Falling Underground

A comparative analysis of the ‘anti-heroes’ of Fyodor Dostoyevsky’s Notes From Underground and Albert Camus’ “The Fall”.

The paper compares and contrasts two stories – “Notes from Underground” by Fyodor Dostoyevsky and “The Fall” by Albert Camus. It shows the way in which the protagonists – a nameless anti-hero in Dostoyevsky’s novel and Jean Baptiste Clamence in The Fall – deal with their disillusionment with society and humanity.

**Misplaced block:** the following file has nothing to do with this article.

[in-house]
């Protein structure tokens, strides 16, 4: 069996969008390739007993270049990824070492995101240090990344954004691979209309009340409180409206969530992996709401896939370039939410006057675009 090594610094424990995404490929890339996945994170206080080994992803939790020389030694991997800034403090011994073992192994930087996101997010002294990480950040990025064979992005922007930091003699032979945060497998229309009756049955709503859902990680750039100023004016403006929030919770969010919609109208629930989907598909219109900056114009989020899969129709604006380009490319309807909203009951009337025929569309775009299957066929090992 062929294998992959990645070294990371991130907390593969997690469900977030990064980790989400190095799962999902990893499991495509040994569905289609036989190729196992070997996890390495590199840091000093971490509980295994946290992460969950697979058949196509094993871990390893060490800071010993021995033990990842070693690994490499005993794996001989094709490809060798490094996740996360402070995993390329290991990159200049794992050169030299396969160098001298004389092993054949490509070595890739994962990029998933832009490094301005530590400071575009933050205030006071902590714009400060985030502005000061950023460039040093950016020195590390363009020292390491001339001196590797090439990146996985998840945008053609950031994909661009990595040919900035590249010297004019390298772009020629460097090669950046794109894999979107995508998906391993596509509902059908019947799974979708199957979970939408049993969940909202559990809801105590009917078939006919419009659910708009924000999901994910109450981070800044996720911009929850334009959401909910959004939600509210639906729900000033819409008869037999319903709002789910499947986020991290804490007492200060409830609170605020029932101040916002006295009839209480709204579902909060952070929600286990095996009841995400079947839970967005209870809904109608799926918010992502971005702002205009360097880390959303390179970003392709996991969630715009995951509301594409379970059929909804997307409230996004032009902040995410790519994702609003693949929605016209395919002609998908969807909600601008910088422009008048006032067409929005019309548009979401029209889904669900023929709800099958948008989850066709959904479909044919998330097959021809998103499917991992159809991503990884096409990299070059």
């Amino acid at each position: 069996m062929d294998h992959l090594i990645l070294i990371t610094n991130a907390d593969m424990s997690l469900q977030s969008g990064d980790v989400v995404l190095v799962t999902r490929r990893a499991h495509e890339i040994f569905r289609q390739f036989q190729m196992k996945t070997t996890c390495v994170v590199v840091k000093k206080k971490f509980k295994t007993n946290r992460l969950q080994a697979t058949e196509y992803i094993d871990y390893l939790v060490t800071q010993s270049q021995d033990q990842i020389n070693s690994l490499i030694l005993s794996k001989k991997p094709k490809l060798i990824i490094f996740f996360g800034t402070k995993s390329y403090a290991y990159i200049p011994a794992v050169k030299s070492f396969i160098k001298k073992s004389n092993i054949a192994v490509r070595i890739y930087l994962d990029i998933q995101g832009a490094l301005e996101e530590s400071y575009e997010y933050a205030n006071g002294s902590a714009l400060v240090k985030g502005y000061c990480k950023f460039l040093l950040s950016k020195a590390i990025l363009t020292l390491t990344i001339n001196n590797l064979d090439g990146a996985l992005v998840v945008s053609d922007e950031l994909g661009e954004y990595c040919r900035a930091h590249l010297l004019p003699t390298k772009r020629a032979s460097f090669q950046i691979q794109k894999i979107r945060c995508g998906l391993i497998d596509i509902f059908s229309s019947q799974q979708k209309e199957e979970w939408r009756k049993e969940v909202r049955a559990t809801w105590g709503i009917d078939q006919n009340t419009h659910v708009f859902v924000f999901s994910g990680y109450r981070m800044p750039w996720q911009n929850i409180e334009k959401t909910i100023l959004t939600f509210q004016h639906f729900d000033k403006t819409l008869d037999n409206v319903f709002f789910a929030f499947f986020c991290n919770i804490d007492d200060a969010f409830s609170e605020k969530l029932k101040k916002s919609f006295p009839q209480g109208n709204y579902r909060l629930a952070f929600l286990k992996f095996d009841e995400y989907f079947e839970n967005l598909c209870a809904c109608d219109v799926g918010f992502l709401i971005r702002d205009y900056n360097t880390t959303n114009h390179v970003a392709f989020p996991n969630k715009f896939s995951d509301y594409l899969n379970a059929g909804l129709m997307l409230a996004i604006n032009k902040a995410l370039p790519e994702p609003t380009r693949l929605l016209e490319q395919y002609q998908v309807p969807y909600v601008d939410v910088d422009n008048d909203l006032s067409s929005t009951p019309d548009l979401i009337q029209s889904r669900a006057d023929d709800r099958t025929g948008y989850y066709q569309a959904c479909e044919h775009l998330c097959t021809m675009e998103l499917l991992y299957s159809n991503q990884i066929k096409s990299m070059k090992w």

In 1864 Fyodor Dostoyevsky introduced his nameless anti-hero, an introverted individual who is introspective and self-conscious. The character’s constant dilemma regarding his self worth causes him to alternately retreat into the safe anonymity of his ‘underground’ and to strike out and humiliate people in order to revenge himself for his own humiliation at the hands of others. In his own notebooks, Dostoyevsky asserts that he portrayed in his protagonist a real man of the Russian majority (Notes From Underground 9). Nearly a century later Albert Camus introduced Jean Baptiste Clamence as a hero of our time in The Fall which Lermontov defined as a portrait but not of one individual; it is the aggregate of the vices of our whole generation in their fullest expression (The Fall 3).